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Volume 11 - Opinions of Counsel SBRPS No. 117

Opinions of Counsel index

Assessment review (alternative grievance day where assessor serves multiple jurisdictions) - Real Property Tax Law, § 512:

Once a town changes its grievance day by local law pursuant to section 512(1-a) of the Real Property Tax Law, that change remains in effect, unless the local law is repealed, notwithstanding the fact that the assessor, whose multi-jurisdictional employment provided the rationale and the legal basis for the change, has been replaced by another assessor who serves only the one town.

Pursuant to section 512(1-a) of the Real Property Tax Law, Town A, whose previous assessor also served as such in Town B, changed its grievance day. The current assessor, however, serves only Town A, and we are asked if Town A must rescind its local law and return to the generally applicable grievance day of the fourth Tuesday in May (RPTL, §512(1)).

Section 512(1-a) of the RPTL provides, in relevant part:

The governing body of an assessing unit which employs an assessor who is at the same time employed by another assessing unit may adopt a local law establishing a date for the meetings of the board of assessment review other than that provided in subdivision one of this section. The date or first date so established may be no earlier than the fourth Tuesday in May and no later than the second Tuesday of June. Such local law shall remain in effect until rescinded or superseded by subsequent local law (emphasis added).

Since an assessor is statutorily obliged to attend all hearings of the board of assessment review (RPTL, §526(4)), section 512(1-a) was adopted (L.1992, c.609) to facilitate this obligation by assessors who serve in more than one jurisdiction. [Ed. note: Chapter 606 of the Laws of 2008 amended sections 525(2)(a) and 526(4) of the RPTL to permit an assessor who serves as such in multiple jurisdictions to designate one or more staff members to appear in the assessor’s stead at the board of assessment review hearings.] Clearly, before a town can change its grievance day from the fourth Tuesday in May, it is a prerequisite that its assessor also serve as assessor in another jurisdiction.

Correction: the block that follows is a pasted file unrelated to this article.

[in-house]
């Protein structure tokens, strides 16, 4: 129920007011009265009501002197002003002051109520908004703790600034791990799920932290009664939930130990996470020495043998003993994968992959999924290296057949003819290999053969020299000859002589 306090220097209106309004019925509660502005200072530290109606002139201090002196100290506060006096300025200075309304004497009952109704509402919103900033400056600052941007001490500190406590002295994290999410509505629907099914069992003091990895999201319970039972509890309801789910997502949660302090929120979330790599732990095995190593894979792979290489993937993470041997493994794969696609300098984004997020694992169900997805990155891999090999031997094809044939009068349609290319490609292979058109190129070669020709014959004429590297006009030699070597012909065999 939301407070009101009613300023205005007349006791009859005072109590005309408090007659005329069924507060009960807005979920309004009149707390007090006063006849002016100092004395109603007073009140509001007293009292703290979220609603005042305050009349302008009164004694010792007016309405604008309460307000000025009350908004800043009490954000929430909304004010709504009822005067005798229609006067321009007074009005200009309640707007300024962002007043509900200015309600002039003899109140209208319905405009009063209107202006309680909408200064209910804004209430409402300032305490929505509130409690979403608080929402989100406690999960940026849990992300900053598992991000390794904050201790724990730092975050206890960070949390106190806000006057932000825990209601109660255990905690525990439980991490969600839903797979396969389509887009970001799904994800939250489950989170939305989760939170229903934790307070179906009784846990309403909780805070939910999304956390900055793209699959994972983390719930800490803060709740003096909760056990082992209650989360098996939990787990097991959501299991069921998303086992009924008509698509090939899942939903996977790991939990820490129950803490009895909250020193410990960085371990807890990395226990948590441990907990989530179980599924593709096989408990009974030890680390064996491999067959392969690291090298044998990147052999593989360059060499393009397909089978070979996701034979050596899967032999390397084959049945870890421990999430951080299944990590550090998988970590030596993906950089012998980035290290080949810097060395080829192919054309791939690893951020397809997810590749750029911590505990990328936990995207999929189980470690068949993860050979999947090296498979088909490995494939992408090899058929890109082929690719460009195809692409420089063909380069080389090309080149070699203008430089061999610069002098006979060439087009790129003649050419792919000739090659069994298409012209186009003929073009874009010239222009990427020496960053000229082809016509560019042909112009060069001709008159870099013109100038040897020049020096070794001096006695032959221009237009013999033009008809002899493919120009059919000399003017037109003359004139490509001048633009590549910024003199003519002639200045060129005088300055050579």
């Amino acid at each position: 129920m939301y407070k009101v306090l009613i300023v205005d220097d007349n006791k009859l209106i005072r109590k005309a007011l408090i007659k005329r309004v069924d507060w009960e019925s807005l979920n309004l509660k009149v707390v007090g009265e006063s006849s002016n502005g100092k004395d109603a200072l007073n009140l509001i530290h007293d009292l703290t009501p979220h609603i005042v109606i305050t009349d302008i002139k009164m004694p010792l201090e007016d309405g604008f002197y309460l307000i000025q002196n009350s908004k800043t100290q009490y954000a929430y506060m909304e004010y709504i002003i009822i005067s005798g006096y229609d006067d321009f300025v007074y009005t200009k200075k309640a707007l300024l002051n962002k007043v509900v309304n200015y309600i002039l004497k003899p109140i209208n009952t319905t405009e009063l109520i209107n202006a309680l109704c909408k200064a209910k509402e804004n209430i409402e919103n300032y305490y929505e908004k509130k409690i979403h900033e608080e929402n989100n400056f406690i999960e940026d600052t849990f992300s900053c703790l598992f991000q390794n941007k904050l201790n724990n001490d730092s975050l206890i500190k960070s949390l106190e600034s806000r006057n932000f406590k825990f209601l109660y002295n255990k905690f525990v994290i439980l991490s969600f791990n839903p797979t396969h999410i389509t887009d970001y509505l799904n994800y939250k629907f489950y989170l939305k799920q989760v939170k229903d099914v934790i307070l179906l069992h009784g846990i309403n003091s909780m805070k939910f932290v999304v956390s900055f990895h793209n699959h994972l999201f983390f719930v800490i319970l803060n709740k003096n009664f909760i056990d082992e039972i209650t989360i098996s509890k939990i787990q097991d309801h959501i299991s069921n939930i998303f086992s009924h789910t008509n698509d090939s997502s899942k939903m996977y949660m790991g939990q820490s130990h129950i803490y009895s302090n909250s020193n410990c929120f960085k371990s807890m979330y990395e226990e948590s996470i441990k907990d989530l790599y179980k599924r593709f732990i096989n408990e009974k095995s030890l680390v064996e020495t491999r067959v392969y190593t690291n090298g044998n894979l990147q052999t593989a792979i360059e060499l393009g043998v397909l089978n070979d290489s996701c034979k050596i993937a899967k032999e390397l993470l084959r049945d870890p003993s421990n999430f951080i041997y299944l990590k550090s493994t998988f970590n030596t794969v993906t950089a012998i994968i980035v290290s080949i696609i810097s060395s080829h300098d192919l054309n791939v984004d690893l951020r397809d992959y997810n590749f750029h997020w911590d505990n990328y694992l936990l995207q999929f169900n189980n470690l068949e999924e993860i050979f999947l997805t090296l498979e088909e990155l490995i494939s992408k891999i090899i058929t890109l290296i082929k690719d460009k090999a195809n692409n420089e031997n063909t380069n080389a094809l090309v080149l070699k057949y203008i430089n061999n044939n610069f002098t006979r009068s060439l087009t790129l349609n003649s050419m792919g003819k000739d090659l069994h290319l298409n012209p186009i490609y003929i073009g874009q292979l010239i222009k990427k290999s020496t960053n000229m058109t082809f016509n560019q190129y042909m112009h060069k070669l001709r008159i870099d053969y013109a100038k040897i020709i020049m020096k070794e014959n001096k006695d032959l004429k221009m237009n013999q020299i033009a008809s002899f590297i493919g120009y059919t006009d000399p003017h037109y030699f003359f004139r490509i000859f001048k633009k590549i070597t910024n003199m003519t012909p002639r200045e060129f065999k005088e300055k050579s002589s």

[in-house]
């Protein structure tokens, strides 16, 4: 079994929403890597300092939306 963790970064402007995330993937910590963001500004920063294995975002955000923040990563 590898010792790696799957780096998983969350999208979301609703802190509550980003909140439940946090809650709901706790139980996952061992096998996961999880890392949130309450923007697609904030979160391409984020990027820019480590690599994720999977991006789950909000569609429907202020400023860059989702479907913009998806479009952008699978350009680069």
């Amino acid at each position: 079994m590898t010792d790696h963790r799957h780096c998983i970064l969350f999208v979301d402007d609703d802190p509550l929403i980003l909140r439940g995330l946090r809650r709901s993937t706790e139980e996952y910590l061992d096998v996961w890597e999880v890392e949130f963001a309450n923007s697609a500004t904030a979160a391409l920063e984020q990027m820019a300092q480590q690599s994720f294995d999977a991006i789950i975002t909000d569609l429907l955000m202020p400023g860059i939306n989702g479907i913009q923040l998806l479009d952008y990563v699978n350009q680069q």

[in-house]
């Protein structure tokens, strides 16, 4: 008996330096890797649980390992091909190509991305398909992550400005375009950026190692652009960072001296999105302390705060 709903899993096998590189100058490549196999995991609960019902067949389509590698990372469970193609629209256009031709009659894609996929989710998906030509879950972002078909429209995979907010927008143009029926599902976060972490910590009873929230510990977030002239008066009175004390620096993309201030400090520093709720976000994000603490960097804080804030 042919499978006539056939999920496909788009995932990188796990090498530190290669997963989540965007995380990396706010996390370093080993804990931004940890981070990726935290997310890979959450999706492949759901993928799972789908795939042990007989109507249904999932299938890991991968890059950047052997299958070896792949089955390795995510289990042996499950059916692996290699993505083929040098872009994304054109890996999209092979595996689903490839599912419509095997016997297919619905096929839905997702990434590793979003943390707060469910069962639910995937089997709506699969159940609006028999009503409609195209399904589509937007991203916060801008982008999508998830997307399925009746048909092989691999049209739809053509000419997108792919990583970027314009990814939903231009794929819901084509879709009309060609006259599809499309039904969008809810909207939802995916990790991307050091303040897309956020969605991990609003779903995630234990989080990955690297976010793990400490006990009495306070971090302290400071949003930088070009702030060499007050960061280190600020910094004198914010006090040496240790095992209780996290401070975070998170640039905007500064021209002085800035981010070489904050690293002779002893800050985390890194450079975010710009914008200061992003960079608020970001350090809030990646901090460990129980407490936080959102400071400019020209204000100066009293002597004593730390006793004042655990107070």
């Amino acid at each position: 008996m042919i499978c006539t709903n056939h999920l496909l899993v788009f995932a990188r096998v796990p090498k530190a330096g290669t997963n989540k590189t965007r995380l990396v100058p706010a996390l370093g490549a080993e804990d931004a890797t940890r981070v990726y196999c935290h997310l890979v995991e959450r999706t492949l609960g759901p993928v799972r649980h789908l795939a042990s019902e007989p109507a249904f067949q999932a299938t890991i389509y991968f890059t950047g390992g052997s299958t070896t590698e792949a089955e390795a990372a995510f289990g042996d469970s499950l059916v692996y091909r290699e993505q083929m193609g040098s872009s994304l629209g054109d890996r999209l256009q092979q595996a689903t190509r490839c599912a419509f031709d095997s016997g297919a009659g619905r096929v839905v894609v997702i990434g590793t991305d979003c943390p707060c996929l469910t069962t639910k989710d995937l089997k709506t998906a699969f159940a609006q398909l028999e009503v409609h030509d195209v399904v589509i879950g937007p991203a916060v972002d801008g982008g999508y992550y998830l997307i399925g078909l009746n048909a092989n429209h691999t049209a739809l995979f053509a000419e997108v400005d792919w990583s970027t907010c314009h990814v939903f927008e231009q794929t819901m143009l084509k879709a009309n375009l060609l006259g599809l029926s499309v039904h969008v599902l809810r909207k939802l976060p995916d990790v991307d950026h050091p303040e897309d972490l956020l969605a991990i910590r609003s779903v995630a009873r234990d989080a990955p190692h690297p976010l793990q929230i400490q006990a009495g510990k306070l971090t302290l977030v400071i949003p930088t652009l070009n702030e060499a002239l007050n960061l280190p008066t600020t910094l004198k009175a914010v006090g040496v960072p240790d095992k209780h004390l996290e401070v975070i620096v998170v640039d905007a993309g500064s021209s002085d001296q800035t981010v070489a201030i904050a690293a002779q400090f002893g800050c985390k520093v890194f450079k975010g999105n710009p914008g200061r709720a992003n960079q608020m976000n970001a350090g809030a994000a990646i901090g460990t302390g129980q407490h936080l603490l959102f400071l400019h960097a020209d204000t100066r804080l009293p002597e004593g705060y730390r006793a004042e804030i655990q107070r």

However, the emphasized sentence in the above-quoted section 512(1-a) is also clear in providing that, once a local law is adopted to change grievance day, it remains so changed until and unless the local law is rescinded or superseded. It is axiomatic in interpreting statutory provisions that words therein “are to be given their usual and commonly understood meaning, unless it is plain from the statute that a different meaning is intended” (McKinney’s Statutes, §232). Based on this, in our opinion, once a town changes its grievance day per section 512(1-a), that change remains in effect, unless the local law is repealed, notwithstanding the fact that the assessor, whose multi-jurisdictional employment provided the rationale and the legal basis for the change, has been replaced by another assessor who serves only the one town. Of course, should the town choose to rescind its local law and return to the statutorily prescribed grievance day, it may not again change such date unless it again employs an assessor who also serves as such elsewhere.

January 15, 2008

Updated: